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Space, the final frontier — once the exclusive domain of Trekkies, science fiction writers and super powers. Now entrepreneurs are the new space leaders, going boldly where no entrepreneur has gone before, to borrow from William Shatner’s memorable declaration in the 1960s Star Trek series.

SpaceX founder Elon Musk is arguably the most recognisable of this new breed of entrepreneurs. Last year, SpaceX launched more rockets than any national government, underlining the commercial revolution transforming the business of space, with far-reaching economic, technological and strategic implications. Yet few Australians are aware of how central space is to our prosperity, lifestyles and security.

The global space industry is now worth about $420 billion. It’s expected to reach $1.3 trillion by 2030 and more than $3.5 trillion by 2047, according to Bank of America Merrill Lynch. Satellites are instrumental in connecting us through our mobile phones and a host of other smart digital devices. They also enable the “internet of things”, where machines interact with each other, as well as humans, in ways once barely imaginable.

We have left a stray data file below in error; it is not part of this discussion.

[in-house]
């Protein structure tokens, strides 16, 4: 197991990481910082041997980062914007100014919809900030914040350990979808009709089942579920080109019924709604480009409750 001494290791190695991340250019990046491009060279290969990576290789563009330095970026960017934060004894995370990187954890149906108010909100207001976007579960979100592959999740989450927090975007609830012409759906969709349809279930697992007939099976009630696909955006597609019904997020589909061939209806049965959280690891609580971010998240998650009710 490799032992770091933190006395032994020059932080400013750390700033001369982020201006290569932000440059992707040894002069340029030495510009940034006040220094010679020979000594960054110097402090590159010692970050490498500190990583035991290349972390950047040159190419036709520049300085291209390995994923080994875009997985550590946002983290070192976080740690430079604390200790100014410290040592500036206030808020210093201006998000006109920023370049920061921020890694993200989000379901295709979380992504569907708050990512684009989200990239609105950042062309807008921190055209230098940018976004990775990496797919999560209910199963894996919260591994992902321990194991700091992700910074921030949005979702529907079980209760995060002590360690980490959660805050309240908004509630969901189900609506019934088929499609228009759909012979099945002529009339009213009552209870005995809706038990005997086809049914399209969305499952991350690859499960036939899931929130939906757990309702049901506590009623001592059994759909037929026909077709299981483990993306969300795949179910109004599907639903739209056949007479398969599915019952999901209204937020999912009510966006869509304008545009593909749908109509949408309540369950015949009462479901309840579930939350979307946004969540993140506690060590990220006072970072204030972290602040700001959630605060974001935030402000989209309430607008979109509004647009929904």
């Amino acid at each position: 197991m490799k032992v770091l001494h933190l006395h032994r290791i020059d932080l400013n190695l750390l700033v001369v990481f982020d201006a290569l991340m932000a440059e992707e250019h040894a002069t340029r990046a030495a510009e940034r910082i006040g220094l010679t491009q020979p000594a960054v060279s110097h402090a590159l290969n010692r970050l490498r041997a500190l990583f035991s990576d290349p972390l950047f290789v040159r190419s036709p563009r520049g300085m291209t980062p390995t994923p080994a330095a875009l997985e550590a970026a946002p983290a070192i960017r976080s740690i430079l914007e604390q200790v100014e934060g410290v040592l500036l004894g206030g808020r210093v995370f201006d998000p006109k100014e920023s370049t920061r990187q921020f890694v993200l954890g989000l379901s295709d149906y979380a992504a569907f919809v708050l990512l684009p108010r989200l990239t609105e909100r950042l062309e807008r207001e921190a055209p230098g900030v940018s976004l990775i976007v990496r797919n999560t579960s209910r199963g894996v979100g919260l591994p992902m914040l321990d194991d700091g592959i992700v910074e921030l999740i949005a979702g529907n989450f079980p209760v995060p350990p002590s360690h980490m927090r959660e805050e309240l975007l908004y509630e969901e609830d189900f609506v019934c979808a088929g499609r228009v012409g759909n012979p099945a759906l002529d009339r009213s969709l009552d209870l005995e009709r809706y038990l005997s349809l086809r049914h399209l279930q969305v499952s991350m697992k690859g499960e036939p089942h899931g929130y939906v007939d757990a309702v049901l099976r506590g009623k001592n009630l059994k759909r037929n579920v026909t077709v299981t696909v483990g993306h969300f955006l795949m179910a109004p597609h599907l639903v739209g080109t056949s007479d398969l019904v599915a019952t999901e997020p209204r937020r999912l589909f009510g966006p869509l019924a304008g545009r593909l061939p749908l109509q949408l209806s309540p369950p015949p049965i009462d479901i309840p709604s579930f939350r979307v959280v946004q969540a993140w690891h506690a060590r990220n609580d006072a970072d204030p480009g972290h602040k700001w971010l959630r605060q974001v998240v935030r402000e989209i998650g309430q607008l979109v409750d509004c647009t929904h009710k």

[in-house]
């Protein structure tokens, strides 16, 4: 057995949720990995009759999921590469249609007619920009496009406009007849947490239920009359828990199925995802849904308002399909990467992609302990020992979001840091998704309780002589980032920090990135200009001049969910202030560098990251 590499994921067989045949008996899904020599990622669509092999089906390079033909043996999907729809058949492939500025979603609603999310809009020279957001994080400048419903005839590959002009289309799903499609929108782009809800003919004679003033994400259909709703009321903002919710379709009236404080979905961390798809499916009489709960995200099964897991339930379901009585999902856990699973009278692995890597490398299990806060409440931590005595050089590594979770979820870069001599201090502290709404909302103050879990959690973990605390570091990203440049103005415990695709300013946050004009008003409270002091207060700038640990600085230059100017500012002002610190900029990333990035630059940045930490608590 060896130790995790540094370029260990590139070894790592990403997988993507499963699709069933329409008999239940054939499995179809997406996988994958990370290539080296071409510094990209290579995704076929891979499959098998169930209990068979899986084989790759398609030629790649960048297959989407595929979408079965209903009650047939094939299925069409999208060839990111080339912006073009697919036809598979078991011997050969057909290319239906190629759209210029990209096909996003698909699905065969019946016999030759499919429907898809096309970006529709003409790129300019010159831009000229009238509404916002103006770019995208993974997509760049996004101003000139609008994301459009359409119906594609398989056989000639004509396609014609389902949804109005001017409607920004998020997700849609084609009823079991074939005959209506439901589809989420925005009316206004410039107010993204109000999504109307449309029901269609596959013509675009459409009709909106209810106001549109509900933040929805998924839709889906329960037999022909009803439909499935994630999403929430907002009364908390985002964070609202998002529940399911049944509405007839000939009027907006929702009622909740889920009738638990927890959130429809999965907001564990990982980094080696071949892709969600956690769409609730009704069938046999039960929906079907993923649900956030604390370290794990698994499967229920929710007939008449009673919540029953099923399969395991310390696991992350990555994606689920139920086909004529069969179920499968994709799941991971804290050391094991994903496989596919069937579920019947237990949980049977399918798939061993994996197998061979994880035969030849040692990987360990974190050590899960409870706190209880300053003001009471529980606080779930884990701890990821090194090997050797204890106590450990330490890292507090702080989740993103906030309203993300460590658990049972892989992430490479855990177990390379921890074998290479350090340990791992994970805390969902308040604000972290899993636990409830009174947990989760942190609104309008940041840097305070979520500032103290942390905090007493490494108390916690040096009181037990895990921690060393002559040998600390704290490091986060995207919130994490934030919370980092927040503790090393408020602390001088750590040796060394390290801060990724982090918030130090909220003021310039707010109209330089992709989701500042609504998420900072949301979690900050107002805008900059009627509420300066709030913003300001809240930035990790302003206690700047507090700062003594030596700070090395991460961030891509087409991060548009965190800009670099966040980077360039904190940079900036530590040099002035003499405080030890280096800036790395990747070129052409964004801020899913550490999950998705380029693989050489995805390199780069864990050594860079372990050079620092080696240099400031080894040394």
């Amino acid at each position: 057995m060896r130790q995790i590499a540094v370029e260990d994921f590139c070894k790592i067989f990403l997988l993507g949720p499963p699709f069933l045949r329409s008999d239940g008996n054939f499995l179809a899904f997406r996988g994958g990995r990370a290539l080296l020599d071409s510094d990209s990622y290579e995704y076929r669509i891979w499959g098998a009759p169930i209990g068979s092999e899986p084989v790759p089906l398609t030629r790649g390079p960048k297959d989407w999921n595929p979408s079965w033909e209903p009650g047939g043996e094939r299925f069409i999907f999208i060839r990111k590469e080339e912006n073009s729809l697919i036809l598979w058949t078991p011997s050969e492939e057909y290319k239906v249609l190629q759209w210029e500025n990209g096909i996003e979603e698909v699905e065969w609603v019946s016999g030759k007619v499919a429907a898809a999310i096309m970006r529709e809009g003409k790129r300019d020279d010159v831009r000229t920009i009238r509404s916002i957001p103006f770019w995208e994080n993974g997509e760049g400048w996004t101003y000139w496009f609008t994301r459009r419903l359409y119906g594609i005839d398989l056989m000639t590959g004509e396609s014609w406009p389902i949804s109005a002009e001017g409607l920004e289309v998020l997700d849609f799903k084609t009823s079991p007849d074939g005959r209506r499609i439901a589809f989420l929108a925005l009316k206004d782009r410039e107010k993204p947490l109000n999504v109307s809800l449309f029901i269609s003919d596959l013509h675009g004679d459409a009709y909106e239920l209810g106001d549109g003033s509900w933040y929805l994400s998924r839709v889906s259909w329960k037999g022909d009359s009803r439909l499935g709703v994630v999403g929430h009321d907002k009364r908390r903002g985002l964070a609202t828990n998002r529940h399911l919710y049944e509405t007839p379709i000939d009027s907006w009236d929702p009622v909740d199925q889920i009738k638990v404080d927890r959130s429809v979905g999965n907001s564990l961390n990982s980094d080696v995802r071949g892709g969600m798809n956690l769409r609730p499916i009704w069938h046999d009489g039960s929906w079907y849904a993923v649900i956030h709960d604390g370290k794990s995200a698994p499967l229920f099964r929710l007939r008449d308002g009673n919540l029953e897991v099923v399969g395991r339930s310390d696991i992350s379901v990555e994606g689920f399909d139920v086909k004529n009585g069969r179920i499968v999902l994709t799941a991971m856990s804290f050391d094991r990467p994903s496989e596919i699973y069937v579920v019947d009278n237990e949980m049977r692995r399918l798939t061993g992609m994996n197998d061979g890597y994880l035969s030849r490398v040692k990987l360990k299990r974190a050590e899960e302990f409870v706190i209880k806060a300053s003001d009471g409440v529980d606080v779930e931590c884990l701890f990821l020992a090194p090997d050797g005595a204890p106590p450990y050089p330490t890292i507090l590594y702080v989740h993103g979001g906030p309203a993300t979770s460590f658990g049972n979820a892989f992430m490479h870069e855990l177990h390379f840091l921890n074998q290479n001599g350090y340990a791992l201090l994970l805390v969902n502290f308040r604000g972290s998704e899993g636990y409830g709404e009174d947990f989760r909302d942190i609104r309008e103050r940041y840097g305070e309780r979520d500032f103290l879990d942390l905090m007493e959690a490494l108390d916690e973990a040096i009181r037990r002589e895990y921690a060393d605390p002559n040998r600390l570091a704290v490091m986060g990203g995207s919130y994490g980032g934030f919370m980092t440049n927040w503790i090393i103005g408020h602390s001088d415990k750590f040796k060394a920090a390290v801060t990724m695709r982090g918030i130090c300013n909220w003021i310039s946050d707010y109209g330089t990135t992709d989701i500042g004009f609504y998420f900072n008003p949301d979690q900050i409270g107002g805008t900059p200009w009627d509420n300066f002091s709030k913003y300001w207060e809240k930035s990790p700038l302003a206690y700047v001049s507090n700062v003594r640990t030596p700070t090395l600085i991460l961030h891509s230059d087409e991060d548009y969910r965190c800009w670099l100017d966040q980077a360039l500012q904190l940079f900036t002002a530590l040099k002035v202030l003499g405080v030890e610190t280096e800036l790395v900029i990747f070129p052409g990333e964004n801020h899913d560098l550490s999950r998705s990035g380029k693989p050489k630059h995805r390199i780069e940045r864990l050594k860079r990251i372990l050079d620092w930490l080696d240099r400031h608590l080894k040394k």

From communications, autonomous systems and artificial intelligence to agribusiness, mining, transport, mapping, navigation, emergency services and remote asset management, an expanding space ecosystem is already integral to our lives. And it’s destined to become even more important in the years ahead.

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